Work at Height Advice for Homeowners – Call the Professionals
As a home-owner and DIY enthusiast, you’re probably pretty handy and can do all sorts of jobs and fixes around the house. This is a great way of saving money on minor repairs, decorating, small plumbing jobs, etc. However, whereas in the past, some of the more skilled DIY buffs would undertake some rather ambitious projects, this is something that is becoming more difficult, partly due to the stringent legislation on health and safety that we have nowadays.
Whilst “elf and safety gone mad” is an issue we often enjoy having a bit of a moan about, if you think about it more broadly, the rules are there to protect consumers from both unscrupulous tradespeople (and I must point out, they are in the minority – the professional tradespeople here in the UK are, for the most part, skilled experts who are envied worldwide) and clueless householders who are wannabe DIY experts.
When it comes to the latter, we’ve all heard stories of people who’ve bought a house in good faith, had a survey done, but later discovered that previous owners had made some major changes that would not comply with current building regulations. Luckily, such stories are few and far between, but they do exist. This is why legislation requires certain jobs that we once would have carried out ourselves (or got a mate who knew how to do it), are now undertaken by certified professionals, with the paperwork to prove it. No longer can you buy a second-hand gas oven and plumb it in yourself, you need a Corgi registered engineer to do the job.
Not only does a qualified tradesperson know how to do a safe job and make sure that the work done on your home won’t present you with a danger in future, they will also know how to carry out the work in a safe manner, protecting both themselves, the residents in your home and passers-by from being injured as a result of the work being done. They will also have the requisite insurance policies to protect themselves and you should problem arise due to unforeseen circumstances. This is the type of knowledge and experience that DIYers often don’t have.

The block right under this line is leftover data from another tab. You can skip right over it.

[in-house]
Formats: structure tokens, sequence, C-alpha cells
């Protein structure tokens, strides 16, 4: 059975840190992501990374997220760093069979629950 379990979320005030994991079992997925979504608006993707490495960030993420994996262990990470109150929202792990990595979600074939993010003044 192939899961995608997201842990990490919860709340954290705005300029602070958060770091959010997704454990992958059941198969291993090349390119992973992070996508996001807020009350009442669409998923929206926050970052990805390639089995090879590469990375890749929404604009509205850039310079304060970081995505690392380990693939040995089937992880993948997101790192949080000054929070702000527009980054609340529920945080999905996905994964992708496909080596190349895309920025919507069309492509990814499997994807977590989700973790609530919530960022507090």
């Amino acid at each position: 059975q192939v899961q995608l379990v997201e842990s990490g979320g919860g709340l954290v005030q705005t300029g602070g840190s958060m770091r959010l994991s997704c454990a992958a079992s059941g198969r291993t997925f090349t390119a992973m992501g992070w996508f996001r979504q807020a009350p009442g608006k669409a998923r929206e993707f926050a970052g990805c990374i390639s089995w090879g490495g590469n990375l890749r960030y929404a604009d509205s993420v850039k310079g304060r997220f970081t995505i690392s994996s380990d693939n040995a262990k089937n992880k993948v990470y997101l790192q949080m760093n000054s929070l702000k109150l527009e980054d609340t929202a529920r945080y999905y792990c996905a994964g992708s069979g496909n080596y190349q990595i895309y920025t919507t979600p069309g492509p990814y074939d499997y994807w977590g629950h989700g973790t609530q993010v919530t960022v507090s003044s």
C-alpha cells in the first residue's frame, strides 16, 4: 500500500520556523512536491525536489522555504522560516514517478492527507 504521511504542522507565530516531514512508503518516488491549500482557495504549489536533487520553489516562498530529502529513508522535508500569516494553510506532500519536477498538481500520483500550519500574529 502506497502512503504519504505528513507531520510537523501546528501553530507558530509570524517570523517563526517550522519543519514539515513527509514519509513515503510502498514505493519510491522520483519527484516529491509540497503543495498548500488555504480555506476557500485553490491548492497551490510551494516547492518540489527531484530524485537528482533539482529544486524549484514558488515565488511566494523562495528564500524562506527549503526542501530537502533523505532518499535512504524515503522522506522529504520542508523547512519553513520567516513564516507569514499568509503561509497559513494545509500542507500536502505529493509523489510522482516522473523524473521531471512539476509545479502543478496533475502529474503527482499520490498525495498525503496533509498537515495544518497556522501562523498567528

When it comes to work on the roof or roofline of your property, the risk of injury is one that is not worth taking to save a few quid, even on very small jobs. You need the correct ladder for the task (rather than a multi-purpose domestic ladder) and you should have had some rudimentary training on ladder use. If the job involves accessing the roof itself, whether it’s pitched or flat, there is a very real danger of an accident resulting in injury, or worse.
Even clearing the guttering is taking a risk. If you’re thinking of carrying out a small repair job on the roof, that brings even more potential hazards. You’ll need tools and materials and the job could very well take more than the recommended time of 30 minutes on job that involves a ladder. Any work at height that’s likely to take more than 30 minutes should be undertaken using a work platform or scaffold.
A professional roofing worker will have the correct tools and equipment to carry out the work safely, with minimum risk. Even for a relatively small job, a tradesperson will have the right equipment to access the work area safely and will be thoroughly trained and experienced in its use. This is why health and safety legislation matters so much – it’s not there to stymie us, it’s there to protect us. So, if you need to do a few jobs that involve working at height, don’t take any risks – get the professionals in.